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Fear Sends Preferred Stocks Ever Higher

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We have lamented the difficulty in buying new issue preferred stocks on the OTC Grey Market at any sort of decent discount to the $25/share issuance price and have been on a mission to determine why these very meager coupon issues are drawing such high demand.

As we have reviewed the available data we have finally concluded there is really a very simple answer.  Fear!!  This is the driver behind the sharp increases in prices of high quality preferred issues (as well as ‘baby bonds’).  If one was to remove the preferred stock issues of energy and shipping companies from the list of over 400 $25/share issues that we follow you would find that values have been ticking up a consistent 1% per month (the average price) for the last 3 months. This is not a “accrued” dividend gain, but simply a month after month gain of 1%. Additionally, the quality new issues that have been sold lately hardly trade below $25 before moving 1-3% higher (excepting Sunstone Hotel Investors 6.95% preferred (NYSE:SHO-E) which moved 8% higher).

What is the fear about?  The primary fear creator is the realization that interest rates don’t keep falling month after month without a cause.  The fear is that investors are going to be stuck having to own treasury bonds with a 1% current yield.  The fear is that a year from now we could have negative interest rates and still have little economic  growth (can you say JAPAN). The reason that quality preferred issues are in such high demand is they are perceived to be the safest high yield available (by high I mean 5.23% or some such number) and new issues give a 5 year protection window for this yield (most preferreds have a 5 year period before they are optionally redeemable).  Any quality issue with a coupon of over 6% will likely be redeemed as we move into another period of sharply lower interest rates. Investors are piling into the new issues to assure themselves of a return than is “adequate” for the next 5 years.

Additional Observations

Investors need to be very careful with preferred and common stocks from the following sectors.  Energy, shipping and mREITs.  It goes without saying that energy and shipping are very dangerous and while we have had a snapback in crude oil prices, short of a larger Middle Eastern war, there is no reason to believe this gain will hold.  Continued crude oil inventory builds and a weak global economy are not recipes for continuing gains.  The shipping sector has mostly a group of poorly managed companies–with a few exceptions such as Costamare (NYSE:CSME) and Seaspan (NYSE:SSW), and many will go bankrupt rendering their preferreds worthless.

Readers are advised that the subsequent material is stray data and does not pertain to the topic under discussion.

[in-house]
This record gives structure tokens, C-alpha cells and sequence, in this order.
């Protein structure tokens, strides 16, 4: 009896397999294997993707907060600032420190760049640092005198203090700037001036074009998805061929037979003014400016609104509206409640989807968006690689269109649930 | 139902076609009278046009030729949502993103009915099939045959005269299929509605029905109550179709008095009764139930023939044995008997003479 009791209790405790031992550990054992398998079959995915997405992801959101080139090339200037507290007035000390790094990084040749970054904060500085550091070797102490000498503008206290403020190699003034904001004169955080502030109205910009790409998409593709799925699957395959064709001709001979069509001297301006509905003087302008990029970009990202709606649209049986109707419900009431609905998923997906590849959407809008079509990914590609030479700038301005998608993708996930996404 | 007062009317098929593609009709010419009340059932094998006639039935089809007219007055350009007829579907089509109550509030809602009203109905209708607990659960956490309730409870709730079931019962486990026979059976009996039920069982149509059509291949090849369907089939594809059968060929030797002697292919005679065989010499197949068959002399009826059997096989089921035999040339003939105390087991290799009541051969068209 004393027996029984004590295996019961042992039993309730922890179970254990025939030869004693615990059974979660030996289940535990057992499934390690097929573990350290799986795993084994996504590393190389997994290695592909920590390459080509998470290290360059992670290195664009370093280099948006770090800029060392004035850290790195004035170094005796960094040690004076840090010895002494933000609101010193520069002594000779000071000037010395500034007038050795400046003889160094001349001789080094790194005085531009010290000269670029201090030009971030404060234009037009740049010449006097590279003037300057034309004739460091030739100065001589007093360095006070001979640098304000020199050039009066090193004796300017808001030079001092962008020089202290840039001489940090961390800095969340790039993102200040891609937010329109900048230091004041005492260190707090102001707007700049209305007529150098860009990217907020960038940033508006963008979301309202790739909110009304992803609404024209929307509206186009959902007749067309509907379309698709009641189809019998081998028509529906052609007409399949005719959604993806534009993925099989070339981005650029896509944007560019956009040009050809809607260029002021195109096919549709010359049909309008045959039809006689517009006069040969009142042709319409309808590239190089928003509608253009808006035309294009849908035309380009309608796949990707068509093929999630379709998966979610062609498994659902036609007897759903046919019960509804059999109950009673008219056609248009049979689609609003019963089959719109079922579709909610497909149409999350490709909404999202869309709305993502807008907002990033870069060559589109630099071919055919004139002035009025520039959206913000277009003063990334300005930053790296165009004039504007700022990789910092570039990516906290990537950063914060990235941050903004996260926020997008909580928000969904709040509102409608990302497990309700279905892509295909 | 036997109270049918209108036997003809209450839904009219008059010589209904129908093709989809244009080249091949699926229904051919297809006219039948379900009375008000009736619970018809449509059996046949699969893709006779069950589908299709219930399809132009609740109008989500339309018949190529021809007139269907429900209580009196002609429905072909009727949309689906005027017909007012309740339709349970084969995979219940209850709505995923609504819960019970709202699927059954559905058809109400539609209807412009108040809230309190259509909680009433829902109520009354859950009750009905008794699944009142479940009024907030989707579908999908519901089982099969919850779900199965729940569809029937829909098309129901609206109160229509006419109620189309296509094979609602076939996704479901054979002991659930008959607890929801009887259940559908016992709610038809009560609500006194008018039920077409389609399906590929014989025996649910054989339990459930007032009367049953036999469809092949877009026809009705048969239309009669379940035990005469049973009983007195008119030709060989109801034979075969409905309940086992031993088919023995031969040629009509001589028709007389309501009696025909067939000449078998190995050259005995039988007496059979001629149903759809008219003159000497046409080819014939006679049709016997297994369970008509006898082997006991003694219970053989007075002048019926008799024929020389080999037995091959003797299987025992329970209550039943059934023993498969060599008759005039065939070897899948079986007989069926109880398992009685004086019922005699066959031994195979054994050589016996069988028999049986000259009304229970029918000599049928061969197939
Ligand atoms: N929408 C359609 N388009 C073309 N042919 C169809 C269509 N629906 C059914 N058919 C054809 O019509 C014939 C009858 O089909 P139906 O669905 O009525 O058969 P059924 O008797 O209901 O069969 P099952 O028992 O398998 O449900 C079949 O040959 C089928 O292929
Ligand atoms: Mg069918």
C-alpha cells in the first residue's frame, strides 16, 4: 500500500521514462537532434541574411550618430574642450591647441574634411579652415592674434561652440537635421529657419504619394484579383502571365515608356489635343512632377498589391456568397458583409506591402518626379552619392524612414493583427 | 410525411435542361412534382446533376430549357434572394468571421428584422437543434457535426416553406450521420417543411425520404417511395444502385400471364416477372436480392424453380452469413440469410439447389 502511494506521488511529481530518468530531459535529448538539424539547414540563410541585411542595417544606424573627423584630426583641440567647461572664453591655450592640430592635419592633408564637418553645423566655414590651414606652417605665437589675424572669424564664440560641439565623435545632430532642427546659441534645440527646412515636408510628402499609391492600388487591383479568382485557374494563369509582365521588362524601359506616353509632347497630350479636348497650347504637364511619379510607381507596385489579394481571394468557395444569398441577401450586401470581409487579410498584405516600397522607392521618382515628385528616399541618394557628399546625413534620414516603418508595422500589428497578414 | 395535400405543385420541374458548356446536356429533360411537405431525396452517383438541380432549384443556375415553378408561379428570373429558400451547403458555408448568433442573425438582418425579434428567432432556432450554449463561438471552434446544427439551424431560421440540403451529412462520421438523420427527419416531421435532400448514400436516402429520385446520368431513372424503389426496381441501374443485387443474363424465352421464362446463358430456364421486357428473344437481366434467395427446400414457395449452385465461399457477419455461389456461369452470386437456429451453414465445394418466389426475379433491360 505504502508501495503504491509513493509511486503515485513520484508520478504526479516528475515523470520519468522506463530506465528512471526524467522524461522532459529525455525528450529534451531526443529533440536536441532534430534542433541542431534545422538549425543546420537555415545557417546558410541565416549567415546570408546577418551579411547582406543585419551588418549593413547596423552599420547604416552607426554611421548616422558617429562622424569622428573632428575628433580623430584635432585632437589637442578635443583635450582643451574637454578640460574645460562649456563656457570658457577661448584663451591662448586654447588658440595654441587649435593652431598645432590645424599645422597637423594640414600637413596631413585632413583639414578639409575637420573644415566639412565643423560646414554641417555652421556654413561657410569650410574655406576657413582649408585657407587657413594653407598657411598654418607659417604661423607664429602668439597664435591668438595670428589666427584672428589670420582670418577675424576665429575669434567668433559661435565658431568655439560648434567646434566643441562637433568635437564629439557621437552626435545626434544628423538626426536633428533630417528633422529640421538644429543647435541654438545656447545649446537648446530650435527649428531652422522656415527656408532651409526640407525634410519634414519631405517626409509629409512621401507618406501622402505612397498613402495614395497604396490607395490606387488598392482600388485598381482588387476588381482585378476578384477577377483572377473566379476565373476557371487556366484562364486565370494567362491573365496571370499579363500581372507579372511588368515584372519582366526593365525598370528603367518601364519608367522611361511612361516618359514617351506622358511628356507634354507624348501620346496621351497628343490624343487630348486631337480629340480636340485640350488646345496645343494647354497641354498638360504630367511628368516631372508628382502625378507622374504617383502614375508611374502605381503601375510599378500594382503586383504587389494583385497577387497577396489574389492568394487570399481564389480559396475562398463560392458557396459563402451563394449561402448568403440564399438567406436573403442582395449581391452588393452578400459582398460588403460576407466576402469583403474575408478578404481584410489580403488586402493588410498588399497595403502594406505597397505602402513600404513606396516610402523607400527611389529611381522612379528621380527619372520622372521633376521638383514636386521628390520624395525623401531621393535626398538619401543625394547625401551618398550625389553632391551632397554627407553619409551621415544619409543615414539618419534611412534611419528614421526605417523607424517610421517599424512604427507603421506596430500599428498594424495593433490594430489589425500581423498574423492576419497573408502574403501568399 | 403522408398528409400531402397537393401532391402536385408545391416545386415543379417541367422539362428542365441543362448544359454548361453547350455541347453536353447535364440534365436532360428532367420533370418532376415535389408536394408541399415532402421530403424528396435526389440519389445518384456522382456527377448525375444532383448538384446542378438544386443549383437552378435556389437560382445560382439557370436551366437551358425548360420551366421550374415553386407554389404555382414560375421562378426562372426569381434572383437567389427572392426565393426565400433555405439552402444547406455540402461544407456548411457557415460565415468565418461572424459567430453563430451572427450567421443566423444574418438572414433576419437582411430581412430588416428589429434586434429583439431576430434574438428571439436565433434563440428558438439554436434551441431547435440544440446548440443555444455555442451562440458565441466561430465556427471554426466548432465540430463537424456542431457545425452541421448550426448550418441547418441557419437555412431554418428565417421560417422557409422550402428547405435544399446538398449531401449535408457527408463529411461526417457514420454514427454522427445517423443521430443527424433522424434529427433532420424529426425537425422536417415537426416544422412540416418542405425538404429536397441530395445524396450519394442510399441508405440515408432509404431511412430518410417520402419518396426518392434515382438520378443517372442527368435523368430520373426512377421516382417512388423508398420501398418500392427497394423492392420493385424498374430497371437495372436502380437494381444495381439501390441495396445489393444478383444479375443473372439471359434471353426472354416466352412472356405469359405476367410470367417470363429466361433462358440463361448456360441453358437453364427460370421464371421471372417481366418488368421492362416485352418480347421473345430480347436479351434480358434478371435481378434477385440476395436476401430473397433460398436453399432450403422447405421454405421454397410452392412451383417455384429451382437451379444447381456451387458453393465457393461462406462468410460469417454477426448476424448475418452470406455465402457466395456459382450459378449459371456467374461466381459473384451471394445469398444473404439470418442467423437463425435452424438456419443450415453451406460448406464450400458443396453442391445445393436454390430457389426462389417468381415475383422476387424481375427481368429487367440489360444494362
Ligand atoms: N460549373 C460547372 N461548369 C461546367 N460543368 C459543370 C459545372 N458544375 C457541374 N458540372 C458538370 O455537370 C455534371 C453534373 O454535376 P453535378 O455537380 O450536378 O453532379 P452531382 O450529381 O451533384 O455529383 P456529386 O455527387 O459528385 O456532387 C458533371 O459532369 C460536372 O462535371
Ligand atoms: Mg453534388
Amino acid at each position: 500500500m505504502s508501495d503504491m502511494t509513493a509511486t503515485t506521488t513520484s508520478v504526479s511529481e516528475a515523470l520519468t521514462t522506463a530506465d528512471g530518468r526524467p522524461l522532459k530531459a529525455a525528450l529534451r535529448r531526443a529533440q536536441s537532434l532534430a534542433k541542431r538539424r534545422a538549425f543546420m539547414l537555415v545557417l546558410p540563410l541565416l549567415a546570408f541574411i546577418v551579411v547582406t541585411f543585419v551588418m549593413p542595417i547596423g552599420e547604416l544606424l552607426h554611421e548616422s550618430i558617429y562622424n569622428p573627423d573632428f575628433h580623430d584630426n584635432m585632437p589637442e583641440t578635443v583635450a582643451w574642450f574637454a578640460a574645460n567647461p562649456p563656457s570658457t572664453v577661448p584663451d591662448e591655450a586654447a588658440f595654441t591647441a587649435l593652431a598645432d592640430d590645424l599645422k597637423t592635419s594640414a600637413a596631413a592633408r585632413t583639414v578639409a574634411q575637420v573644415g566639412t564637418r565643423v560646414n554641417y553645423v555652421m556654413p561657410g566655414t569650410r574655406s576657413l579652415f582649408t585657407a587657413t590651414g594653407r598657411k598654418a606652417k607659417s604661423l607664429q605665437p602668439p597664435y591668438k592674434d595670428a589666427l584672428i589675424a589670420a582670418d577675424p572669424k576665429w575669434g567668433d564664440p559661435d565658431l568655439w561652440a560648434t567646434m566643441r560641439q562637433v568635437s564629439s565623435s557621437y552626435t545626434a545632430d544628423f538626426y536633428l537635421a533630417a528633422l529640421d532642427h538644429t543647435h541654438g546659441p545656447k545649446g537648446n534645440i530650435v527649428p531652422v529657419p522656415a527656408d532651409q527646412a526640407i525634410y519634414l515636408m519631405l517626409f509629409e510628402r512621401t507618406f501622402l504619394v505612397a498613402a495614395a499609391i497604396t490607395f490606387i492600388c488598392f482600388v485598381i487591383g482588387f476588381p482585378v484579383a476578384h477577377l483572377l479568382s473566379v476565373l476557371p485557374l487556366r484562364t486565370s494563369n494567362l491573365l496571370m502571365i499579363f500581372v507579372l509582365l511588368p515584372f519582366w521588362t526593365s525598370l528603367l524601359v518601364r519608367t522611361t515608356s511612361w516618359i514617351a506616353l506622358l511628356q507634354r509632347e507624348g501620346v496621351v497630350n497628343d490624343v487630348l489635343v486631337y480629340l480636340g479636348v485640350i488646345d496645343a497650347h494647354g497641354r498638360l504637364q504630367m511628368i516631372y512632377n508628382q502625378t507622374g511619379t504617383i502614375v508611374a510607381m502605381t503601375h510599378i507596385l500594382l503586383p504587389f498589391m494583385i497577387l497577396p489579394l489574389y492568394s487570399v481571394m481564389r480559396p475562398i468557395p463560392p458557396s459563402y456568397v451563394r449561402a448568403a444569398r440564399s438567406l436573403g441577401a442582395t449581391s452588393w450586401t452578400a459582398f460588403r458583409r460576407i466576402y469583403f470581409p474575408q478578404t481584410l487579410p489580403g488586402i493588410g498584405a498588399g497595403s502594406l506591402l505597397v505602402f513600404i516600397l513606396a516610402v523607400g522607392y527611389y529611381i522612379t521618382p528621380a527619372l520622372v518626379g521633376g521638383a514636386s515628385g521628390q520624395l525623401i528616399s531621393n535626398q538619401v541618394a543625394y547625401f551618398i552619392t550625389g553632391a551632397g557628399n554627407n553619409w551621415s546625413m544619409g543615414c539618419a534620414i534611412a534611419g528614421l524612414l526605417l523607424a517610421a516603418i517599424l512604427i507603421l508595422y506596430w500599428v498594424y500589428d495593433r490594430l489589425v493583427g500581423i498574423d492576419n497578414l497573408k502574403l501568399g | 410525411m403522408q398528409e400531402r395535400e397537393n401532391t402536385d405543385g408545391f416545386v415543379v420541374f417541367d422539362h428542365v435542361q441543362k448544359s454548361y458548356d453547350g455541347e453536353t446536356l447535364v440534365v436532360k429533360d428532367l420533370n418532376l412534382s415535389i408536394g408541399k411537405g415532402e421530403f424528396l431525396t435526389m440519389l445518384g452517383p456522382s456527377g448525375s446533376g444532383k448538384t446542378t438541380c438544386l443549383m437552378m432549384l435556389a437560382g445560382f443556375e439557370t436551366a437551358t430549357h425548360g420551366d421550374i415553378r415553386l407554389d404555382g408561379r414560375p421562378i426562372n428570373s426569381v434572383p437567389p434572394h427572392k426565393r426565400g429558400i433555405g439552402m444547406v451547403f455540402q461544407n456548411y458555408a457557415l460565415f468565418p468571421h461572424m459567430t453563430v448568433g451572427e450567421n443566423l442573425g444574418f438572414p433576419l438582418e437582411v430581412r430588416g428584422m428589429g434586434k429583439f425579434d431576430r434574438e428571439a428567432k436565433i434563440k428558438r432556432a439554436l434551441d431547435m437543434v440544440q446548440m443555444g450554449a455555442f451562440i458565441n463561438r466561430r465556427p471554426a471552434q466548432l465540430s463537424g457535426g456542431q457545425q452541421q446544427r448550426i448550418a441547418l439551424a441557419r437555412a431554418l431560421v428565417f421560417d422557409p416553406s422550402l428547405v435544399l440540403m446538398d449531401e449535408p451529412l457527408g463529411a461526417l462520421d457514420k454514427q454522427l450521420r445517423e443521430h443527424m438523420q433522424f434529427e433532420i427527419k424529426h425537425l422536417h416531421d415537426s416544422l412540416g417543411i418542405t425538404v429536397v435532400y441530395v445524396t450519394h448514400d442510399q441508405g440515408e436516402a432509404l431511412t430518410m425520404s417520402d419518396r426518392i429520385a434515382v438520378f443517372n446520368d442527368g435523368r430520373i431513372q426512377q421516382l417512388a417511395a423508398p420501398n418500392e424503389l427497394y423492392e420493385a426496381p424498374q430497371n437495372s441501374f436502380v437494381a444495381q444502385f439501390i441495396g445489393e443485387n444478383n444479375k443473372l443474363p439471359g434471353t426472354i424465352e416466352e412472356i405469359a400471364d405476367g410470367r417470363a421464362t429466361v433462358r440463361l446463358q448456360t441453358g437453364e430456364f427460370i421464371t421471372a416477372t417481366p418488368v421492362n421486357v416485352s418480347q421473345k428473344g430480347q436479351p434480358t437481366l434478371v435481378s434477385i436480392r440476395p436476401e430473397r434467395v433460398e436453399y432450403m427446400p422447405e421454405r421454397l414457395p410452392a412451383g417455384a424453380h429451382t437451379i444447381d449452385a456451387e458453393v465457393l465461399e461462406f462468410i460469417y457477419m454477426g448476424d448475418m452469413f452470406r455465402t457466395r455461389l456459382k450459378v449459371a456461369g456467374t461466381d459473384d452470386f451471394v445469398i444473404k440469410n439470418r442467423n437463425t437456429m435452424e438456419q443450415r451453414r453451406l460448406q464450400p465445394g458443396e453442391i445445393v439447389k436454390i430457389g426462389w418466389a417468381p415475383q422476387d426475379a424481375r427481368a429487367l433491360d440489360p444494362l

mREITs are another story.  Their common and preferred shares weaken and then bounce and weaken and bounce. This is a simply a case of the bloom coming off the mREIT rose.  mREITs really are only decent investments when there is a large spread between the cost of funds and the return on their loan portfolio.  mREITs borrow short and lend long–a classic recipe for disaster in this environment.  A large share of the borrowing of mREITs is 1-90 day “repo” borrowing (the mREIT repurchases the collateral–and normally they then borrow again).  The interest rate charged on repo loans is driven by the Fed Funds rate which has moved higher and of course the mortgage portfolio return is driven by the current mortgage rate and the speed at which homeowners are refinancing to take advantage of ever lower mortgage interest rates.  The spread for the mREIT is narrowing–substantially so.  Today the 15 year fixed rate mortgage hit 2.86% with the 30 year at 3.58% which is the lowest in 3 years and only 23 basis points over the lowest ever.  The Fed Funds rate which has traded as low as near zero since 2010 is now in the 30-50 basis point range. When long rates are falling and short rates are rising you have spread compression and this eventually will wipe out a company.  This is why in the last couple of months mREITs are beginning to merge–it is a merge or die situation.  Armour Residential (NYSE:ARR) has acquired Javelin Mortgage. Annaly (NYSE:NLY) is acquiring Hatteras Financial and Apollo Commercial (NYSE:ARI) is acquiring Apollo Residential Mortgage (NYSE:AMTG).  The companies, to their credit, see the writing on the wall–if the Fed raises Fed Funds a time or 2 yet this year (and who knows for sure) while a weak economy pushes mortgage rates lower the spread will be so slim that they all will be bleeding profusely.  This entire situation will take time to play out–maybe 1-2 years and who knows for sure what will happen in this time frame.  We only caution investors that these securities are not likely long term holdings–maybe they are a “trade” for the adventurous, but if you are conservative you may get more excitement than you care to experience.  Watch for the narrowing (or widening) spread by observing the 10 years treasury and the Fed Funds rate and act accordingly.

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